Launched in September, Beasley Station Is Hopeful About Eventual Acceptance
Does something make a noise if there’s nobody there to hear it?
A small but growing number of commercial stations – approximately 70, as of December – are confronting that age-old riddle as they debut digital multicast channels to tiny audiences.
The small audiences are predictable, given the general dearth of listening devices. But creative sampling strategies, optimistic projections on consumer acceptance and the potential for capturing disenfranchised listeners have given at least some programmers reasons to be enthusiastic – if patient – while audiences find their way to the technology.
Consider Bob Barnett, program director for Beasley Broadcasting’s WKIS(FM) – “KISS Country” – in Miami.
In late September, the 25-year-old heritage country station launched “Gretchen 99.9” on HD-2. The station was inspired by, and named after, award-winning country star Gretchen Wilson.
“The whole thing was carefully conceived as far as how we were going to launch the product and how we were going to market it with little to no dollars,” said Barnett. “The launch coincided with the release of Gretchen’s second album, ‘All Jacked Up.’ And it’s no coincidence that she’s co-headlining, with Keith Urban, our KISS Country Chili Cookoff in January.
“It’s a chance at that point to expose Gretchen’s radio station to 30,000 people standing out in a field.”
Barnett said that while the station waits for HD Radio players to start coming into the market in significant numbers in 2006, it is using other strategies to bridge the technology gap and let listeners sample the new product.
Those strategies include using the kiosk approach at KISS Country events and streaming audio on WKIS’s Web site.
“We want to give them an incentive to go out and buy a receiver. I think they’ll discover that in addition to Gretchen 99.9, there will be plenty of other choices down the road, too.”
Barnett says a valuable consideration in launching Gretchen 99.9 was that it gives him an opportunity to lure back listeners that commercial radio in his market had lost.
“In South Florida, if you’ve got 10 presets on your radio, you don’t have 10 stations you can listen to unless you can understand Spanish or you’re into hip-hop. This is a real challenge that faces a lot of broadcasters at the moment.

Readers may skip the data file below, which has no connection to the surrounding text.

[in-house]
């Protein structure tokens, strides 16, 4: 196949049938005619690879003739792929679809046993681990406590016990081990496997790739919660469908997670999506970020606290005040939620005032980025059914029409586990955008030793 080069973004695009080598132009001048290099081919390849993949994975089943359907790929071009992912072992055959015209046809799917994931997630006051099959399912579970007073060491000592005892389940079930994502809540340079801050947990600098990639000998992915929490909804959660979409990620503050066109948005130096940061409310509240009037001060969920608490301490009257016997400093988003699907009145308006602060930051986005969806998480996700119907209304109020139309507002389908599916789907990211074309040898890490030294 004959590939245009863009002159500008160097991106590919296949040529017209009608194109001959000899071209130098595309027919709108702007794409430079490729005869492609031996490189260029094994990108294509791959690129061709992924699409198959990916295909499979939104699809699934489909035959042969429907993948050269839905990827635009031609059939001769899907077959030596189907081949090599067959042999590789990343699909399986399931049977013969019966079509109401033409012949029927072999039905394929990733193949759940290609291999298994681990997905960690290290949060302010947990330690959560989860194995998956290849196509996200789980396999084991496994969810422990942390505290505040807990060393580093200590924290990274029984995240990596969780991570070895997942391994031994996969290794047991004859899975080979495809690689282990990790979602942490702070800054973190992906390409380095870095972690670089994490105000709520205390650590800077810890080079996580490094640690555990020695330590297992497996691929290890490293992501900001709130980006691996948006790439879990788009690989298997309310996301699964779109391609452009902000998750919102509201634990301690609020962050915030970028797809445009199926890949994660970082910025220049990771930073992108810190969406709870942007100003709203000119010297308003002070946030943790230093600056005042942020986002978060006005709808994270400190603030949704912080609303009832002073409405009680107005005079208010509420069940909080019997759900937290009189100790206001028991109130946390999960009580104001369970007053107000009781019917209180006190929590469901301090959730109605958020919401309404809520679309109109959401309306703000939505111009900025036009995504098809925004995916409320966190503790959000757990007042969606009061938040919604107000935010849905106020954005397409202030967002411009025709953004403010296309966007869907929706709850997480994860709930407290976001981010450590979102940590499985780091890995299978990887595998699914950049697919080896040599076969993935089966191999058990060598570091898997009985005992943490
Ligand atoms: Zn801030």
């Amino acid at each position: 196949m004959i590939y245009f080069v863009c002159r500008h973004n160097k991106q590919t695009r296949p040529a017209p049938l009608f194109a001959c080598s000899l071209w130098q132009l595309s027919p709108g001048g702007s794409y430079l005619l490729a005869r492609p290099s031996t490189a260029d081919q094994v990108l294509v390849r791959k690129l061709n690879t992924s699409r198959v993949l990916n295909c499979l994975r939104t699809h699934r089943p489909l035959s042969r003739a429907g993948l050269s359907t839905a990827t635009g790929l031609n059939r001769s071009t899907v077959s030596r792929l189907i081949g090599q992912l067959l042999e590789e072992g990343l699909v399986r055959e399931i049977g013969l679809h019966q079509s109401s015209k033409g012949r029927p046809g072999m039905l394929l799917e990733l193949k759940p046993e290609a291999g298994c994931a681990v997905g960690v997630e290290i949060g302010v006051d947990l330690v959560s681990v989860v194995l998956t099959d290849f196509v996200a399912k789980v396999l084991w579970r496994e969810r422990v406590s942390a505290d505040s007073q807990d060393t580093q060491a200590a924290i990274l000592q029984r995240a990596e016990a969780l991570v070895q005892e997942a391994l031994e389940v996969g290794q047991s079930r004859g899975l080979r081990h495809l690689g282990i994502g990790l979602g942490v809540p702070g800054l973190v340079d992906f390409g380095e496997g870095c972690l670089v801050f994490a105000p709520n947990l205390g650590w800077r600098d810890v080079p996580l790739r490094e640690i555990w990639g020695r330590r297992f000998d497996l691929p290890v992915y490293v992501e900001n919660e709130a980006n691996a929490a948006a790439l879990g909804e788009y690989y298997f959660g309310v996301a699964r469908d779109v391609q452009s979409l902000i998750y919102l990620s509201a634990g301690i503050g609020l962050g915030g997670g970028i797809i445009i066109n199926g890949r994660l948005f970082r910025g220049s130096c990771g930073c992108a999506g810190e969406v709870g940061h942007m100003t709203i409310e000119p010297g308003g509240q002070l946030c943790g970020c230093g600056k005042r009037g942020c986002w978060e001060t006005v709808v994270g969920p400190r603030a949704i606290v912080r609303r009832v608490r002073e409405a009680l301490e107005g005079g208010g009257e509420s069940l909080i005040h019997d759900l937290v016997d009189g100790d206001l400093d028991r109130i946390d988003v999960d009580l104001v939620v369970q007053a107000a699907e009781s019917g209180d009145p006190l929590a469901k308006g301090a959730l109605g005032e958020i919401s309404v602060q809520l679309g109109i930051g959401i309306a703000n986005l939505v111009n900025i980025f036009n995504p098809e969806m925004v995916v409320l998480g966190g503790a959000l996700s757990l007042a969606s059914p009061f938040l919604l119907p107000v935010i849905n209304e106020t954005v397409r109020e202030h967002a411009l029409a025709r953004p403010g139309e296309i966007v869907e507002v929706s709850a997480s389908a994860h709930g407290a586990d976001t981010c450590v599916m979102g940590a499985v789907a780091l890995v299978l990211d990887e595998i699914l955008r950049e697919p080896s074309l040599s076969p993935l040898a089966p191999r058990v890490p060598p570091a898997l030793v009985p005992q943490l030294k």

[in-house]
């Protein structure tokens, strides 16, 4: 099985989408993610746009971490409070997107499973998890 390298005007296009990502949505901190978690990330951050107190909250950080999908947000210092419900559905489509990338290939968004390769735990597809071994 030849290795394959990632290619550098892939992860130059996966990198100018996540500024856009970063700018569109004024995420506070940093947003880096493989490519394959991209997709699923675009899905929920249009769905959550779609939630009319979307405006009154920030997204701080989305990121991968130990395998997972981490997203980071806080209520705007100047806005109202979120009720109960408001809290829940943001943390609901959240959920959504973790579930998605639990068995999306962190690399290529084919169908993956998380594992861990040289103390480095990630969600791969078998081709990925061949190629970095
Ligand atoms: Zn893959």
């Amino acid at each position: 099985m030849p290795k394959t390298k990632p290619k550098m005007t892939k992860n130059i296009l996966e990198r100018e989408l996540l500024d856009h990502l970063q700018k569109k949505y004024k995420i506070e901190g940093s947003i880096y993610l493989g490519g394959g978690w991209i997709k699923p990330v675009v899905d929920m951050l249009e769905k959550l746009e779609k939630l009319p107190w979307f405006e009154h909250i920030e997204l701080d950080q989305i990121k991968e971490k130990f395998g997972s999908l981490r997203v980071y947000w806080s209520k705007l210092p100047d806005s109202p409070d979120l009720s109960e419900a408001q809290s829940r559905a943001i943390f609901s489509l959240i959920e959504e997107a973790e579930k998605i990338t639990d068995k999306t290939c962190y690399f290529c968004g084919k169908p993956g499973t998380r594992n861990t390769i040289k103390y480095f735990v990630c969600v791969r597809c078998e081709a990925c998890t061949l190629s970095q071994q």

“We spent four to six months in planning this. We asked ourselves, ‘What are we going to do to fill a hole in this marketplace?'”
The hole he refers to is for a harder-edged type of country music that has vanished from the dial in South Florida, as in many other markets.
“A lot of middle-aged guys have found country to be a little too soft for them. When Gretchen launched her career a couple of years ago, it made country safe again to rebel, to drink, to party, to be rednecked and proud of what it is. But as a format, we’ve left a lot of it on the table with no place to play,” he said.
“What we’ve done with Gretchen 99.9, we’ve gone back and fetched some of these harder titles and put them into the mix.”
Barnett said Gretchen 99.9 will showcase music from artists like Hank Williams Jr., Charlie Daniels, the Allman Brothers, Montgomery-Gentry, Lynyrd Skynyrd, Travis Tritt, Toby Keith, and of course the station’s namesake.
“If KISS Country, marketing-wise and product-wise, needs to be a 25-54 female-targeted station to succeed, we’re giving the alter ego a more male-leaning sound. We’ve tried to create an environment for both these radio stations to fit their constituencies, knowing full well that there are a lot of guys out there who listen to KISS Country because they’ve got nowhere else to go.
“But by giving them an alternative, we may be able to hold the whole pool of people here.”
Initial response seems to bear out Barnett’s strategy, he said.
With little fanfare, the station launched in late September. While most of the feedback has come in response to the Internet stream, Barnett said those indicators are positive.
“The only publicity we had was an article in the paper the day before we launched the link on our Web site. When we went live, the thing hadn’t been up 30 minutes before we had an e-mail from a guy offering his first critique of the music. We were 30 minutes old and we’d already gotten our first complaint,” Barnett said with a laugh.
By one measure, it’s a success; within a month of launch, Gretchen 99.9 represented 50 percent of time spent listening on the KISS Country site.
“We have not mentioned it on our airwaves yet. Aside from the newspaper article and an e-mail blast to our loyal listener club, it’s had no marketing at all,” Barnett said.
“Once we know the status of when receivers will be available in the market, we’ll start promoting the station on our airwaves. But the fact is that people found it, and they’re spending so much time with it I’ve had to slow down some of the rotations. I didn’t anticipate people hanging around as long. Obviously the people who have found the streaming are enjoying it and are staying around.”
Promoting the concept
Barnett said for now, he’s less concerned about promoting Gretchen 99.9 as a specific channel than promoting the concept of HD Radio.
“There are no commercials in the standard sense. The ‘commercial’ that’s running now is a 24-hour infomercial all about HD. It’s about the fact that it’s coming, it’s a free sample, it’s a different format.
“We need to be able, as an industry and a station, to self-promote this thing effectively,” he said. “We need Gretchen 99.9 to serve two purposes: One, to have exciting content of its own so that it can generate listenership. And two, it needs to be a promo, a marketing concept that can sell HD receivers in the marketplace so that this thing has a future and doesn’t die on the vine like AM stereo or quad.”